WASHINGTON, July 16 -- President Donald Trump on Sunday assailed a group of Democratic congresswomen of color as foreign-born troublemakers who should go back to the “broken and crime infested places from which they came,” ignoring the fact that the women are American citizens and all but one was born in the U.S.
Trump’s tweets drew sharp rebukes from Democrats, who derided his remarks as racist. House Speaker Nancy Pelosi said the president wants to “make America white again.” And Republican Rep. Justin Amash of Michigan, a Trump critic who recently took steps to leave his party, called the remarks “racist and disgusting.” Trump was almost certainly referring to Rep. Alexandria Ocasio-Cortez of New York and her allies in what’s become known as “the squad.” The others are Reps. Ilhan Omar of Minnesota, Ayanna Pressley of Massachusetts and Rashida Tlaib of Michigan. Only Omar, from Somalia, is foreign-born.
Ocasio-Cortez swiftly denounced his remarks. “Mr. President, the country I come from, & the country we all swear to, is the United States,” she tweeted. “You are angry because you can’t conceive of an America that includes us. You rely on a frightened America for your plunder.” With his tweet, Trump again inserted himself into a rift between Pelosi and the liberal congresswomen, after offering an unsolicited defense of the Democratic speaker days earlier. Pelosi has been seeking to minimize Ocasio-Cortez’s influence in recent days, prompting Ocasio-Cortez to accuse Pelosi of trying to marginalize women of color. “She is not a racist,” Trump said Friday.
On Sunday, Trump’s tone turned nativist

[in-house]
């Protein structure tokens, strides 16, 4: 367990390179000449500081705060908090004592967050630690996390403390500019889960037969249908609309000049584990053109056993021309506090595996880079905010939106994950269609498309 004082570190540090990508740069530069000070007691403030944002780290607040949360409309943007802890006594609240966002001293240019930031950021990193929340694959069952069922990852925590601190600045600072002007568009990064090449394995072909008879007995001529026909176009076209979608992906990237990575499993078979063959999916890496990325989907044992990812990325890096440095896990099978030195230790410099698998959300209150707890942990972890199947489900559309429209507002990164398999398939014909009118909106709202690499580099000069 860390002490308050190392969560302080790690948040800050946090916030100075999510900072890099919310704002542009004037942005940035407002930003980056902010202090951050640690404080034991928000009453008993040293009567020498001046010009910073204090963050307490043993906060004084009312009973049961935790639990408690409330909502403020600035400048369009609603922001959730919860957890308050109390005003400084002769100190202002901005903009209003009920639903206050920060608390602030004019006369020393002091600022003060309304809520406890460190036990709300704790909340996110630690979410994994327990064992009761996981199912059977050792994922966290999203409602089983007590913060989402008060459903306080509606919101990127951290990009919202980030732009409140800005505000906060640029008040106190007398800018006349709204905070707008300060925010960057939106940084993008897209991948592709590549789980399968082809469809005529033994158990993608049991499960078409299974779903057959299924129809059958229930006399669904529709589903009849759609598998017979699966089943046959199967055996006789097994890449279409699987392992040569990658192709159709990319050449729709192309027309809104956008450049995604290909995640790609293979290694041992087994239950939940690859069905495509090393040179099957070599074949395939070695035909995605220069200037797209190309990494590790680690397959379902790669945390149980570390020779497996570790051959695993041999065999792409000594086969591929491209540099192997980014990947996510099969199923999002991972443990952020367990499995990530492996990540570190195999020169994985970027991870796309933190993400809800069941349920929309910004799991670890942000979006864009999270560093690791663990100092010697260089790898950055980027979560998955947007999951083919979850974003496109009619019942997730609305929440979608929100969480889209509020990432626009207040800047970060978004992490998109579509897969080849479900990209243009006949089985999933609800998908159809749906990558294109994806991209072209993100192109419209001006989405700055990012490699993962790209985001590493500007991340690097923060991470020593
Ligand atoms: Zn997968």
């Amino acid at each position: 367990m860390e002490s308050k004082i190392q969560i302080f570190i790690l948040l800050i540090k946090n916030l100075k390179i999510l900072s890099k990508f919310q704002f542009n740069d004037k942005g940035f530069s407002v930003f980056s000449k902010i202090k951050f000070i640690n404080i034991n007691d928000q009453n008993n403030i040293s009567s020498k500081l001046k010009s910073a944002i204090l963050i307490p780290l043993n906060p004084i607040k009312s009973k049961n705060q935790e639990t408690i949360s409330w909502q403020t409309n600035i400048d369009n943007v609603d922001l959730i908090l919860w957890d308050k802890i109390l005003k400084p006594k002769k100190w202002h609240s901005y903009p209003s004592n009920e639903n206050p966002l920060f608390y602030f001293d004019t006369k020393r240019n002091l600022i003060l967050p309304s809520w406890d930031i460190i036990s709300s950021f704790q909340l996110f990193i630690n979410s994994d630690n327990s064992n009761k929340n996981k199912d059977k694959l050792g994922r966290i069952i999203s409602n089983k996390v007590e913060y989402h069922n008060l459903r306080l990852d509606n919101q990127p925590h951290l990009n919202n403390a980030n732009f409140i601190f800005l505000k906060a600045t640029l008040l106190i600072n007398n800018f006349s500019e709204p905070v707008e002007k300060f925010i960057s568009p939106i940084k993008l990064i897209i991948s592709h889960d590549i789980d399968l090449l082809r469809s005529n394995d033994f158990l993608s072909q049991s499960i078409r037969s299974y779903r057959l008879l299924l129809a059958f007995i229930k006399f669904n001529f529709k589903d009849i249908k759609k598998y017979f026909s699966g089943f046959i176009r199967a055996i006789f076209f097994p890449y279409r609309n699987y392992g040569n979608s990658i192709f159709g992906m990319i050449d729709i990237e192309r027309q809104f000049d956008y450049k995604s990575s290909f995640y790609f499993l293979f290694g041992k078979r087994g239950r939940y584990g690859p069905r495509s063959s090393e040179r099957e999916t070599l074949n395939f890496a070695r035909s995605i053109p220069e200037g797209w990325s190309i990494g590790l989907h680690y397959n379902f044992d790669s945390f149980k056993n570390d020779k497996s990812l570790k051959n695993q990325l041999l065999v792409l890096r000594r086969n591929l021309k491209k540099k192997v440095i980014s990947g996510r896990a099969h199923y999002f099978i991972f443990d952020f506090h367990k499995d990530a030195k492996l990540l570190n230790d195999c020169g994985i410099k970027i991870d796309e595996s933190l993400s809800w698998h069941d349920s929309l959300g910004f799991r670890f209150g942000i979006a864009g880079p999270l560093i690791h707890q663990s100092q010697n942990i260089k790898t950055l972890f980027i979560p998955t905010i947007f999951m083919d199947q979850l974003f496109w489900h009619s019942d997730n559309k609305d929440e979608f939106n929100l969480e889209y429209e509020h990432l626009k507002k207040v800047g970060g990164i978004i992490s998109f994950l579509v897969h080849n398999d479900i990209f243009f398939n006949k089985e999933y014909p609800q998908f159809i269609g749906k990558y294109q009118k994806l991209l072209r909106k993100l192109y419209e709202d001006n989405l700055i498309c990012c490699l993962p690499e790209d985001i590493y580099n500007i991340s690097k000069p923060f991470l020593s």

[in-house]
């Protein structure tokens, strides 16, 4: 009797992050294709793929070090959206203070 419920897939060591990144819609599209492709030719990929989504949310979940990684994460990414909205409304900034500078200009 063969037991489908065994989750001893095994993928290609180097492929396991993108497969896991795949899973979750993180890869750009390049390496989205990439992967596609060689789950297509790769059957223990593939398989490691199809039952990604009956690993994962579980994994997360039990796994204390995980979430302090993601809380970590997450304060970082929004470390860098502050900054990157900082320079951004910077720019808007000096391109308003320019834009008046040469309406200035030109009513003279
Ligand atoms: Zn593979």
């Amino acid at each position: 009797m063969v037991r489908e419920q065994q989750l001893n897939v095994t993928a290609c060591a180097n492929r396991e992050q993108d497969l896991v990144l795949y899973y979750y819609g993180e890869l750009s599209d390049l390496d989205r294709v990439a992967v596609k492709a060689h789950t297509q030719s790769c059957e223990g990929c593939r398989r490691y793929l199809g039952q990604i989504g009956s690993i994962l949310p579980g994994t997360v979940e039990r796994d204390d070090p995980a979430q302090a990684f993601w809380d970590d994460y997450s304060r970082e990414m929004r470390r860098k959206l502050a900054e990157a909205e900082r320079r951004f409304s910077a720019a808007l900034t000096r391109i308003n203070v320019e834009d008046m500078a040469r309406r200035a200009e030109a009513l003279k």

“So interesting to see ‘Progressive’ Democrat Congresswomen, who originally came from countries whose governments are a complete and total catastrophe, the worst, most corrupt and inept anywhere in the world (if they even have a functioning government at all), now loudly and viciously telling the people of the United States, the greatest and most powerful Nation on earth, how our government is to be run,” he said in tweets. “Why don’t they go back and help fix the totally broken and crime infested places from which they came. Then come back and show us how it is done.” He added: “These places need your help badly, you can’t leave fast enough. I’m sure that Nancy Pelosi would be very happy to quickly work out free travel arrangements!”
The attacks may have been meant to further the divides within the Democrat caucus, strained over internal debates on liberal policies and on whether to proceed with impeachment proceedings against Trump. Instead, Democrats as one voice denounced the comments, which evoked the old racist trope of telling a black person to go back to Africa. “Unfortunately there is an American tradition of telling people to go back where they came from,” New York City Mayor Bill de Blasio, a Democratic presidential contender, said on CNN’s “State of the Union.” ”It’s a very bad tradition that we need to weed out of our nation because we are a nation of immigrants, that is who we are by our nature for hundreds of years. But you don’t expect to hear it from the president.”